Preliminary Thoughts on Immigration

#LEAVE NO ONE BEHIND Photo by Etienne Girardet.

For most of my life- due to my experience both with racism as a kid in my home country as well as, after having migrated being an immigrant myself- I have more or less followed the line of the Left on this matter. Immigration is good, relatively open borders are not an issue, opposition to these values is Anti-European (ha!) and reactionary. My mind has largely not changed on these matters though I have adjusted slightly in the specifics. These thoughts relate mostly to illegal immigration and shouldn’t be seen as a manifesto but rather a half-way point, I hope that discussion will lead me further and I hope I give others something to think about.


Immigration is a boon to the economy.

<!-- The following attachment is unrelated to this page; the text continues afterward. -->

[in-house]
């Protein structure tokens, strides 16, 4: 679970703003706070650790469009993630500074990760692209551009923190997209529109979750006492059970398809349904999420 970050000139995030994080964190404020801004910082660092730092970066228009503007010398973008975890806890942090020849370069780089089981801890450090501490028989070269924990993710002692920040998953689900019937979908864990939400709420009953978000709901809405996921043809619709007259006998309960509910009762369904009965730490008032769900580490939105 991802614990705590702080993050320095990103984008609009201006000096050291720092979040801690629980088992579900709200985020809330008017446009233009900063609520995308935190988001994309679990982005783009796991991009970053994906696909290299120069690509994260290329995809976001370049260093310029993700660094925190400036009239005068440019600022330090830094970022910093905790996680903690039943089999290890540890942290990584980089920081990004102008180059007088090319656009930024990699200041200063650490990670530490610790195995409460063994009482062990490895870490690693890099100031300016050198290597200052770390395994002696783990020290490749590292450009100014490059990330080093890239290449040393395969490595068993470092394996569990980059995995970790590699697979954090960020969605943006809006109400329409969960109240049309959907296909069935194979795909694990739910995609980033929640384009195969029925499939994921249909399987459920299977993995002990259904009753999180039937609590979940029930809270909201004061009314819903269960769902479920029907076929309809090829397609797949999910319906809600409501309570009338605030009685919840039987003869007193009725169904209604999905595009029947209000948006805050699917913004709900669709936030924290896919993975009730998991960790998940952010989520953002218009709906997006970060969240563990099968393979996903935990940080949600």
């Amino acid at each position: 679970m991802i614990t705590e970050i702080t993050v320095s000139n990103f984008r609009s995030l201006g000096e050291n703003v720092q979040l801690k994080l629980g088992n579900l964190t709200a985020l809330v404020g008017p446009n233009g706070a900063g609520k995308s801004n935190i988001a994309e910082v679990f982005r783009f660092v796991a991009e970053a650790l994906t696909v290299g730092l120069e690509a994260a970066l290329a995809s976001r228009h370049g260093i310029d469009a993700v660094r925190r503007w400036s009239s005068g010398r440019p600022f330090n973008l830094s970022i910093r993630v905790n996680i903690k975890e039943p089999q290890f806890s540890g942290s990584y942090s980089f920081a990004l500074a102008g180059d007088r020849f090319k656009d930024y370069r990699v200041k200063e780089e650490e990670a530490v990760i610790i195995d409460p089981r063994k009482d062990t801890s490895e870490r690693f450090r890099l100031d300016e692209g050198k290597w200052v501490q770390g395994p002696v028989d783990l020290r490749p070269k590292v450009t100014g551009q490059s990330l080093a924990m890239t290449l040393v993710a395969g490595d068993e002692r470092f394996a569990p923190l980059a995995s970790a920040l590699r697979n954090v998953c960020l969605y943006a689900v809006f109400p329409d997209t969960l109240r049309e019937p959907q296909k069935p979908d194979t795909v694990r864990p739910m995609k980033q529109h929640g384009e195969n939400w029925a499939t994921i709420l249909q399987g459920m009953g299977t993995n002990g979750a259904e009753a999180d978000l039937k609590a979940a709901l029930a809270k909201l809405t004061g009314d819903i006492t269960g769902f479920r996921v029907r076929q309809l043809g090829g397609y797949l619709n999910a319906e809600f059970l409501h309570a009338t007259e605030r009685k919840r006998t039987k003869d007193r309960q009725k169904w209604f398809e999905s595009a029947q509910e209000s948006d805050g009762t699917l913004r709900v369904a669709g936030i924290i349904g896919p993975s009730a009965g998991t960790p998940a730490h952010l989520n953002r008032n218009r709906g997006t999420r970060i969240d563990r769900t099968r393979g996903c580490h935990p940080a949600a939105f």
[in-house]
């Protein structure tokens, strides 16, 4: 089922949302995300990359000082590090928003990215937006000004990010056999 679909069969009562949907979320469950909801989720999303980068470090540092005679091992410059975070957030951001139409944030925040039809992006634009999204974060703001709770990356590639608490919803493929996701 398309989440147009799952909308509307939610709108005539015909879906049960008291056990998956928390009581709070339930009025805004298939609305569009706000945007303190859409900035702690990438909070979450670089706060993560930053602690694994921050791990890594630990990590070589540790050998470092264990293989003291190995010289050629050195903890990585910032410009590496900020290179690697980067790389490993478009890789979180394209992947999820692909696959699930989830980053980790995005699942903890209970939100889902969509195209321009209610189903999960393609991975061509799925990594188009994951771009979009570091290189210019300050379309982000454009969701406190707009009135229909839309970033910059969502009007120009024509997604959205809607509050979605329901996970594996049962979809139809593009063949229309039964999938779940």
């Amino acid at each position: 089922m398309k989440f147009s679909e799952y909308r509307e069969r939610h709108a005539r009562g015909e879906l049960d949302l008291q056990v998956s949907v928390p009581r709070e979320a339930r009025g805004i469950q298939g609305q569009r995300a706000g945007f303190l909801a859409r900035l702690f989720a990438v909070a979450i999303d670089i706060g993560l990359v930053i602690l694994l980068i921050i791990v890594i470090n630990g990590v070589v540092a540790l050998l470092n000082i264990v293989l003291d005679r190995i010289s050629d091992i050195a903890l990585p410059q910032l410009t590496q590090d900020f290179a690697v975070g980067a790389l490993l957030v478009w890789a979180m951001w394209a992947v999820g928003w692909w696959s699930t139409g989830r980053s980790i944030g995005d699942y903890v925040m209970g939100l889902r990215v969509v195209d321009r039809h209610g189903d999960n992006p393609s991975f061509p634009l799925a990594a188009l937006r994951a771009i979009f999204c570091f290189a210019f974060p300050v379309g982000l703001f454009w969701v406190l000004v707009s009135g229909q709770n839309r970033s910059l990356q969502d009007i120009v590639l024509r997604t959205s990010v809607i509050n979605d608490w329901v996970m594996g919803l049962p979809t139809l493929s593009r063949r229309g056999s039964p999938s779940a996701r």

It is largely true that immigration is beneficial for long term economic growth though it should be said that high skilled workers tend to be more beneficial than low skill ones, legality can affect their employment and how efficiently they are able to use their skills. And yet we shouldn’t be only concerned for the economy without considering how economic arguments can sideline issues more tangible to workers. A business magnate may have an interest in the *line* because labour is organized around him and each fluctuation is more visible for him. The economic argument can also have the drawback of even alienating the worker as he perceives being sacrificed for the sake of an obscure economy.

Immigrants need work that fits them.